“This consultation is a tick-box exercise, you have to do it to consult the public but the consultation is skewed – there is no option for services to remain in the centre of town where people from all four sides of the city can access fairly. John Carlisle, from Sheffield Save Our NHS group said his ‘perspective had changed’ due to the ‘lack of information’ on changes to accessing same day appointments for GPs.

“I have changed my perspective some what in what the CCG want to achieve. It’s now a case of moving away from the medical arena into the political one. “We need to help the hospitals the CCG in the city to get the Government to help us achieve what Sheffield needs and not what national guidance says. You need to get access to GPs right first because the other changes don’t matter until then.”

Coun Steve Ayris, shadow cabinet member for health on Sheffield Council, brought forward a motion in a meeting back in November speaking out about the plans. He’s called on parties across the Town Hall to come together on this issue. “Cross-party cooperation is needed from all councillors to change the CCG’s minds particularly on those access issues to the Walk-in Centre, the scaling back on the eye clinic and the Minor Injuries Unit.”

Deborah Cobbett, also from Sheffield Save Our NHS, raised concerns about the infrastructure at the Northern General to cope with extra demand. Thank you for extending the consultation, but my cynical feeling is the CCG are desperate to accept decision to close the Minor Injuries Unit. “After speaking to thousands of people – we haven’t found anyone who has said closing and moving services under one roof is a good idea.

“People who live near the Northern could be benefited but they’re saying it’s already under so much pressure already in terms of the hospital and the infrastructure around it.”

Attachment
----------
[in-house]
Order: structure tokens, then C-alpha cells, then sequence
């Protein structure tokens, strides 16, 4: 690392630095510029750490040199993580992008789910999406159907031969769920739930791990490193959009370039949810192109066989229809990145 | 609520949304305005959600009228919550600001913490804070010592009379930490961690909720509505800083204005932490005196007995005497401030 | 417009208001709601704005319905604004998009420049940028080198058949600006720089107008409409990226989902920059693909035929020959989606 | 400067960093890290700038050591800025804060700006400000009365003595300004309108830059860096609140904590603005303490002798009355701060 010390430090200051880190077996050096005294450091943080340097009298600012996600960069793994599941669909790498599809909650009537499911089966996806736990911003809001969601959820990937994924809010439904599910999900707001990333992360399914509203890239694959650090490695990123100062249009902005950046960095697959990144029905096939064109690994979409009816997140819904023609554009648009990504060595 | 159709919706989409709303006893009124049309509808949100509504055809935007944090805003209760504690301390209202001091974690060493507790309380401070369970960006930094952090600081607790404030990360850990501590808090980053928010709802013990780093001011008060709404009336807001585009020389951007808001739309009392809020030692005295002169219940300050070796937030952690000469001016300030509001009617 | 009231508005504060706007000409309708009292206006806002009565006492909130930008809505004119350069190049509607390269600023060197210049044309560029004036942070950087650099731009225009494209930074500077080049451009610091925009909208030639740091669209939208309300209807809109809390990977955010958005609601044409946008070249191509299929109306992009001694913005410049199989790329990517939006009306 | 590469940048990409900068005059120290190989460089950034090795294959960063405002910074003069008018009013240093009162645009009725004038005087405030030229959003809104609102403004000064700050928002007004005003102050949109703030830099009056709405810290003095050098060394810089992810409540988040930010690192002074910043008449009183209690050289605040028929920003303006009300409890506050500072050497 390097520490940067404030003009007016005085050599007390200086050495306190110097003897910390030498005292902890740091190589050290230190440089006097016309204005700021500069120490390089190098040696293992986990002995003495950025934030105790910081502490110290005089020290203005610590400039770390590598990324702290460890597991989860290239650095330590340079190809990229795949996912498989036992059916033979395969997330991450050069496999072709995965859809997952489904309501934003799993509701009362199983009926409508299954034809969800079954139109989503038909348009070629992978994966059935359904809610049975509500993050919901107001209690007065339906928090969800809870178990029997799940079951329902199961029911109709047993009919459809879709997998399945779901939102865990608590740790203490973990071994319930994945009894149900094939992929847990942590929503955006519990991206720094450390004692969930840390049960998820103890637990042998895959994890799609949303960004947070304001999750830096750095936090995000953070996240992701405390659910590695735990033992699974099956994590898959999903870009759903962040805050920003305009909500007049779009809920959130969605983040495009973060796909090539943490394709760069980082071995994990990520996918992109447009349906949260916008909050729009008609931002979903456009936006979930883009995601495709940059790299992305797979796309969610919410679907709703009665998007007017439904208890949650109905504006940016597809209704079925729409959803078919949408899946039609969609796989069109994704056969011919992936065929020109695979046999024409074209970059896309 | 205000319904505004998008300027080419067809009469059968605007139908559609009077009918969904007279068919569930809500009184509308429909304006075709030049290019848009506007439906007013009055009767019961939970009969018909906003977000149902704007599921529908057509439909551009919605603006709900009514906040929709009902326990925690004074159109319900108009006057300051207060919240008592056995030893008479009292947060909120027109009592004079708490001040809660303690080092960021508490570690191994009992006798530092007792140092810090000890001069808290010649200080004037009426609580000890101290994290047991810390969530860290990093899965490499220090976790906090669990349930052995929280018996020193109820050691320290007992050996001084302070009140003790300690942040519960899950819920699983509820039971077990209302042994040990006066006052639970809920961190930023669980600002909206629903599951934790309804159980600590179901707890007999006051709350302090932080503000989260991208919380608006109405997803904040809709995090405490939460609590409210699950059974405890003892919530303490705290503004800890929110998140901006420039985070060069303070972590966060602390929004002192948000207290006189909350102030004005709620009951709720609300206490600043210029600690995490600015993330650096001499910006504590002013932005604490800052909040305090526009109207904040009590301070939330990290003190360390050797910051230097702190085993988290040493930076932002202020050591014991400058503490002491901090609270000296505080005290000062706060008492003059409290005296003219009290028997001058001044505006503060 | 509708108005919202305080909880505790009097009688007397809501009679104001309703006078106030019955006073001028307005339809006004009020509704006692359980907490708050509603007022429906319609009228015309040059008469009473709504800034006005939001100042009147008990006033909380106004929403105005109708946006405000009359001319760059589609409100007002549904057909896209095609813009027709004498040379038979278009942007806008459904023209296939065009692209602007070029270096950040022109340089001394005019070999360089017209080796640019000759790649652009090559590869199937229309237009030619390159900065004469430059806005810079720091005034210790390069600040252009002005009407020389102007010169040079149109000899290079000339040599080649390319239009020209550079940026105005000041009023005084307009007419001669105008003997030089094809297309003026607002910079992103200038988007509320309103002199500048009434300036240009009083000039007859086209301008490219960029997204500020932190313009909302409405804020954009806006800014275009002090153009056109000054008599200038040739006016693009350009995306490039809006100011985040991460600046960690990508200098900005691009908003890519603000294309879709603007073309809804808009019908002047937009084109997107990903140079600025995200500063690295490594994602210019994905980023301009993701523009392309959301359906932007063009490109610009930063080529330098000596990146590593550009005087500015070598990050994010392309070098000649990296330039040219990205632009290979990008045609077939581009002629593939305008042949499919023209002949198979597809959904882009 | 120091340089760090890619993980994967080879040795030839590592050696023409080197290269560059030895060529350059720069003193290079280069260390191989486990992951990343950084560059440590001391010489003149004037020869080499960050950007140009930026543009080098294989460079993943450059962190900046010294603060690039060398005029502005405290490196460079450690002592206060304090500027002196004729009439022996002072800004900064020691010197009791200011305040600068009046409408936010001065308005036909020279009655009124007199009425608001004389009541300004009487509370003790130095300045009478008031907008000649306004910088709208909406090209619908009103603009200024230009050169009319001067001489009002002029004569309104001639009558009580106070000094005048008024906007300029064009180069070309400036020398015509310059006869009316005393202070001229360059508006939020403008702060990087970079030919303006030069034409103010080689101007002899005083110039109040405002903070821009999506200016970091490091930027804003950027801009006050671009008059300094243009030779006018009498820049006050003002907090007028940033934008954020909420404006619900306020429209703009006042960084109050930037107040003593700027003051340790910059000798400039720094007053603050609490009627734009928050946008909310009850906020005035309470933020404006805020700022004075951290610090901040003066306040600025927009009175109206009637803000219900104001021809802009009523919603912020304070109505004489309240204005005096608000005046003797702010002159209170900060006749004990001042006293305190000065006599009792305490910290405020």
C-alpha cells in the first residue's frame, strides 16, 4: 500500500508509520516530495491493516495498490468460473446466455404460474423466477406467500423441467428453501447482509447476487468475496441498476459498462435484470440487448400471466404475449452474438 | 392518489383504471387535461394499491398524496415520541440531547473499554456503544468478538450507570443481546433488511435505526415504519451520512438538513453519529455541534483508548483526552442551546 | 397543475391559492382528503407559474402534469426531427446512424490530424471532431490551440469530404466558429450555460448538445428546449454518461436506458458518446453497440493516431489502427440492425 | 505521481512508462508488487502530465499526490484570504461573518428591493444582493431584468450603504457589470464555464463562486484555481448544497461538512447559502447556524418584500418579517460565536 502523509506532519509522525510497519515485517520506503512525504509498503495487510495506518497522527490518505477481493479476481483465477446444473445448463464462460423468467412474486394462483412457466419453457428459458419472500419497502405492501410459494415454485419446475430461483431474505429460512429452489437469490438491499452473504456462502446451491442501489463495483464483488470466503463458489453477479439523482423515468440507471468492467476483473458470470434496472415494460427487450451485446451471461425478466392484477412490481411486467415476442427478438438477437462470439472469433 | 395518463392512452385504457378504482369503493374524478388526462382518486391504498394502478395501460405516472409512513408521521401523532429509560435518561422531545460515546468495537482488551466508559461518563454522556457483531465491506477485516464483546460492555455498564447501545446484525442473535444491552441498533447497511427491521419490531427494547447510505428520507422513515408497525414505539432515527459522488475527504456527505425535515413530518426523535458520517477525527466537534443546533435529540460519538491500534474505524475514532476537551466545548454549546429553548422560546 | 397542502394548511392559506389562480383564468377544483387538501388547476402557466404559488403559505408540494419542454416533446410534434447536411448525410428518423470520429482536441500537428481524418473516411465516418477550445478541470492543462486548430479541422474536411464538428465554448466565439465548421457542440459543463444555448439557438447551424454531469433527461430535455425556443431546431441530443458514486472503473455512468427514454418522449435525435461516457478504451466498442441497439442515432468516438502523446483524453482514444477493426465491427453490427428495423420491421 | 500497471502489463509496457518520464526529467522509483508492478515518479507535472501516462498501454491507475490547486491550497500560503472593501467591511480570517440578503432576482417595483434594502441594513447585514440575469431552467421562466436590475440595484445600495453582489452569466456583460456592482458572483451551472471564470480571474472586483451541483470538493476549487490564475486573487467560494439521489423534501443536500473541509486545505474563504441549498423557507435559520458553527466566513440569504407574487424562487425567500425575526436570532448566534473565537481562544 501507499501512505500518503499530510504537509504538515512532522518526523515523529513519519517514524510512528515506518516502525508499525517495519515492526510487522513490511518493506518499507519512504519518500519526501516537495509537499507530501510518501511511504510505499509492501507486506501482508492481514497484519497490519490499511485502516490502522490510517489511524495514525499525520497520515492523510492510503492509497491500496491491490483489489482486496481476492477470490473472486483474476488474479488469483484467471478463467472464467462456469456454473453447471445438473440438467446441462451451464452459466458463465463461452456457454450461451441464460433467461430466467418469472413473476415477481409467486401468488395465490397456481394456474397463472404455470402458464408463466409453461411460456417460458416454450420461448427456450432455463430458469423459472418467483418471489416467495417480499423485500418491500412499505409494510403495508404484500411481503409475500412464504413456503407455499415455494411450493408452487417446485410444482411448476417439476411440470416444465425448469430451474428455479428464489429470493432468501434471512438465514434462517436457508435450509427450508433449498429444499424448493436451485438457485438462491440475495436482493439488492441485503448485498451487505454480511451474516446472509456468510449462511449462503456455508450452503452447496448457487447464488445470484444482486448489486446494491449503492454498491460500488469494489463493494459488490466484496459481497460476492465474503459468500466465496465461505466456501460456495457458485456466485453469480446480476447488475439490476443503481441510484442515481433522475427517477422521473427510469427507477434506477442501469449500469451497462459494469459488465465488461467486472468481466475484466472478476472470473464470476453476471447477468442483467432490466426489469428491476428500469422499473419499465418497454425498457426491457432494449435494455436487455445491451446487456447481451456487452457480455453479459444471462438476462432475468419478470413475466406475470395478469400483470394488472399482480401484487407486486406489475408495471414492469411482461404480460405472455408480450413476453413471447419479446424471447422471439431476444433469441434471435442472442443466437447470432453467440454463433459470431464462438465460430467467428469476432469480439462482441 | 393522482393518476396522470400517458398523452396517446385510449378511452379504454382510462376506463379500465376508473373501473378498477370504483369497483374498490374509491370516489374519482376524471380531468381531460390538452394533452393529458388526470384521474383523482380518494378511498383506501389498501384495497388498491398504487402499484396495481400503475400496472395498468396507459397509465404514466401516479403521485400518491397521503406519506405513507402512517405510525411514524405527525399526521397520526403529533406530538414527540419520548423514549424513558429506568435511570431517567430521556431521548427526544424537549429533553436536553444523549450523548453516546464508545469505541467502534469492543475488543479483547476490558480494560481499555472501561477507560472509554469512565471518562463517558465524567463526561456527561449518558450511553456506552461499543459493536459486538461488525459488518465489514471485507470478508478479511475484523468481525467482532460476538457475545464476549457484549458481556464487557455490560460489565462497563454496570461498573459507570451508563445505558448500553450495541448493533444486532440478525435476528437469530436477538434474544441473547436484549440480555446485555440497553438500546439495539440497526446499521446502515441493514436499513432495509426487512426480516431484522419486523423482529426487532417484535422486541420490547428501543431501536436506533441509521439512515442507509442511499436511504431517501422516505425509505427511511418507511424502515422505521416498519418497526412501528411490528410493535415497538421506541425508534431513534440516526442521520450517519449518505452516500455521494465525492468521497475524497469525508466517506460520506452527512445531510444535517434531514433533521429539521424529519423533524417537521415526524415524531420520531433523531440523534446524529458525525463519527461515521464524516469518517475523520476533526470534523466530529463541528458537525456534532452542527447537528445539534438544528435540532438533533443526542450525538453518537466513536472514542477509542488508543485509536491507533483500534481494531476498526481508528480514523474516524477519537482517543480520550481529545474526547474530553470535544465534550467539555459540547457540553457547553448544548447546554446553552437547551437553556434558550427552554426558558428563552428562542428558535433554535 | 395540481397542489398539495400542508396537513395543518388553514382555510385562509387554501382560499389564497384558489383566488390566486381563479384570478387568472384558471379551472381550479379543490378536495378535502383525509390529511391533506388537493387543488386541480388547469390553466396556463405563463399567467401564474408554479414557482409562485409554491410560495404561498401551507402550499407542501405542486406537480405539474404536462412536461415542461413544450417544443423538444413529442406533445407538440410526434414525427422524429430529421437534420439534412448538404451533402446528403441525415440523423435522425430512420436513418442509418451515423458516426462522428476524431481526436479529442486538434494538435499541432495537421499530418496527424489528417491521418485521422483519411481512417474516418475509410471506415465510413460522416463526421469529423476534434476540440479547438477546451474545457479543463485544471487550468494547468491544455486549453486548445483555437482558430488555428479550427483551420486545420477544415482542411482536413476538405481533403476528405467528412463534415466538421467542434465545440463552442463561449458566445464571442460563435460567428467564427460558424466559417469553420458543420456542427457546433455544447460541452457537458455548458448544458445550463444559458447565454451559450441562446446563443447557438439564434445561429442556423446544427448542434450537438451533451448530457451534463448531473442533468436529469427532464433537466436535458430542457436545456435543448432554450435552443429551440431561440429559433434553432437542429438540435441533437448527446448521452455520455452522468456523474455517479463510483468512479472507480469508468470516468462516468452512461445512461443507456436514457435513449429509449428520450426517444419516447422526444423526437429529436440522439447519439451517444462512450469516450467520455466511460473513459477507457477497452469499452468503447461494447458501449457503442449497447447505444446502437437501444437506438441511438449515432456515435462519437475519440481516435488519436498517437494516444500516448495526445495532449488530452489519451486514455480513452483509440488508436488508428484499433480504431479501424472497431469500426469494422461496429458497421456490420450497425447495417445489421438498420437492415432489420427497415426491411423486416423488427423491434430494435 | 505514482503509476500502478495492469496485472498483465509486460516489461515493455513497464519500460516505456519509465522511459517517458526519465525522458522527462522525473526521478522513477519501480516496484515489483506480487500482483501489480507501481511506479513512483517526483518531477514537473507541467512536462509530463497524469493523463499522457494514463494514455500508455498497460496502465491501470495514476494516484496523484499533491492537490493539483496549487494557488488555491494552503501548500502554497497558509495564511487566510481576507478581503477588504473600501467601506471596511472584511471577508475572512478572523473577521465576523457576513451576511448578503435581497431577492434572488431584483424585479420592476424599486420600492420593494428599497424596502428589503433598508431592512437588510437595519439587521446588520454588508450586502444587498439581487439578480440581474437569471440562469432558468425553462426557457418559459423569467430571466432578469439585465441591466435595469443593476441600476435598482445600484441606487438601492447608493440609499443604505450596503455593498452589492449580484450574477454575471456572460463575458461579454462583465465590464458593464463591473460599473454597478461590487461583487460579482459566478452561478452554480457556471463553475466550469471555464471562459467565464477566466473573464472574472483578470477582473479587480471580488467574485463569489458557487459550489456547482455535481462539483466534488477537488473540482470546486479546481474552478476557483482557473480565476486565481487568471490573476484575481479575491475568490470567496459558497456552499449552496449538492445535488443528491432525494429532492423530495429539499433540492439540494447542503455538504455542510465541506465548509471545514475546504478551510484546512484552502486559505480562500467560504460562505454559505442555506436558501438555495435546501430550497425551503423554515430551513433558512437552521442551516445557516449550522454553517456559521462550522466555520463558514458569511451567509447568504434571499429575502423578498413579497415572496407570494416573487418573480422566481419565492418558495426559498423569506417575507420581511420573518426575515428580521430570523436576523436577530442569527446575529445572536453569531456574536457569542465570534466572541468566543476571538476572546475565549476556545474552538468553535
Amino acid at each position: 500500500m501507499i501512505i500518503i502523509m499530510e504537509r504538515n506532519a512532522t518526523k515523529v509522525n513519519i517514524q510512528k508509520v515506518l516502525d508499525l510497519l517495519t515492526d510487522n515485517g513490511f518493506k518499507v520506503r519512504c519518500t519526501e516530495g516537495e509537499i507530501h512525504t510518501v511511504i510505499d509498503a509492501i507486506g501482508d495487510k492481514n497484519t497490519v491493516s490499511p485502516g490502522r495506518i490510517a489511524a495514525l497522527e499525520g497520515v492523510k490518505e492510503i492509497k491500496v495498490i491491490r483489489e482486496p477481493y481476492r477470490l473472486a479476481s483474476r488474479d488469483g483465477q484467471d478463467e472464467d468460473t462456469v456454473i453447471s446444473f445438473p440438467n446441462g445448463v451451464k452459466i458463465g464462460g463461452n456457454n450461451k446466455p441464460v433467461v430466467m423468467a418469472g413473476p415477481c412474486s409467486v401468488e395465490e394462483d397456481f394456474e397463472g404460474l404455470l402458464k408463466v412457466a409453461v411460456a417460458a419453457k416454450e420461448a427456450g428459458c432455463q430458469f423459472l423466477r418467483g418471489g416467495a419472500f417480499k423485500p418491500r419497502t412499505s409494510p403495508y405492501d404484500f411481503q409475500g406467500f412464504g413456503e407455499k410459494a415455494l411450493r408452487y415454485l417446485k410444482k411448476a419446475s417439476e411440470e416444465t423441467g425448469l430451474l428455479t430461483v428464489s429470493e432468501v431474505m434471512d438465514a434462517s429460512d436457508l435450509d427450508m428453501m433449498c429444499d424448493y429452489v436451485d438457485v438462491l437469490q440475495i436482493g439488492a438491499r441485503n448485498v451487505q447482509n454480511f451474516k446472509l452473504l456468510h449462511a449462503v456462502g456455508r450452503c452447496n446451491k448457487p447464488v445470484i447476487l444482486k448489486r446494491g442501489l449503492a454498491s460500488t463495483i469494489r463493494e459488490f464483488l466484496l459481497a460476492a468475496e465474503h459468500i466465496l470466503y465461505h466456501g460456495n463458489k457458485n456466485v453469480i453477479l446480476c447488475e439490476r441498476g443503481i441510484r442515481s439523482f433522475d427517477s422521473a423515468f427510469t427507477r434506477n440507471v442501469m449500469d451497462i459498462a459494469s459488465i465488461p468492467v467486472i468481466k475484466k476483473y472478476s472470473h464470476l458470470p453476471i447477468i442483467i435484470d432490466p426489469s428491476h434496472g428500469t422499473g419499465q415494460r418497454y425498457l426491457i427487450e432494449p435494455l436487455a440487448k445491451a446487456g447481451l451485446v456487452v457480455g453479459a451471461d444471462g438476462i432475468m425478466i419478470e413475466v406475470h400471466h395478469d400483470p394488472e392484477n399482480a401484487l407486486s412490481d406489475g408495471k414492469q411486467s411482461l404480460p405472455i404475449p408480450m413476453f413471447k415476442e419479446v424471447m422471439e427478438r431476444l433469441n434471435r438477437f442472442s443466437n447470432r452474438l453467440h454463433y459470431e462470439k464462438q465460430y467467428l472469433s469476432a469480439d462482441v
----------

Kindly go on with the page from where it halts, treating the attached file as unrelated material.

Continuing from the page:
Douglas Johnson, Green party councillor for City ward added: “The big issue that everyone is talking about is the closure of the Walk-in and the Minor Injuries Unit – that’s deeply unpopular and the difficulty is that’s not up for consultation. “What is being consulted on is three options that are basically the same and what doesn’t come out at all in the consultation which the CCG were really keen to stress today is about changes to accessing doctors. “The big problem is when you need an urgent appointment, you can’t get through to your doctor – that’s what needs to change.”

Dr Tim Moorhead speaking after the event said: “What’s come across for me is perhaps we haven’t been clear enough about the changes we want to make to urgent access to GPs which is the most important part – that is where most urgent care happens in the city. “We have some other changes which we will need to make in order to make that happen like the changes to the Walk-in centre and the minor injuries unit – we’ve had a good debate about that today.”

 

Article originally appeared on The Star

The Institute cannot confirm the accuracy of this story or confirm that it presents a balanced view. If you feel this is inaccurate we would welcome your perspective and evidence that this is the case.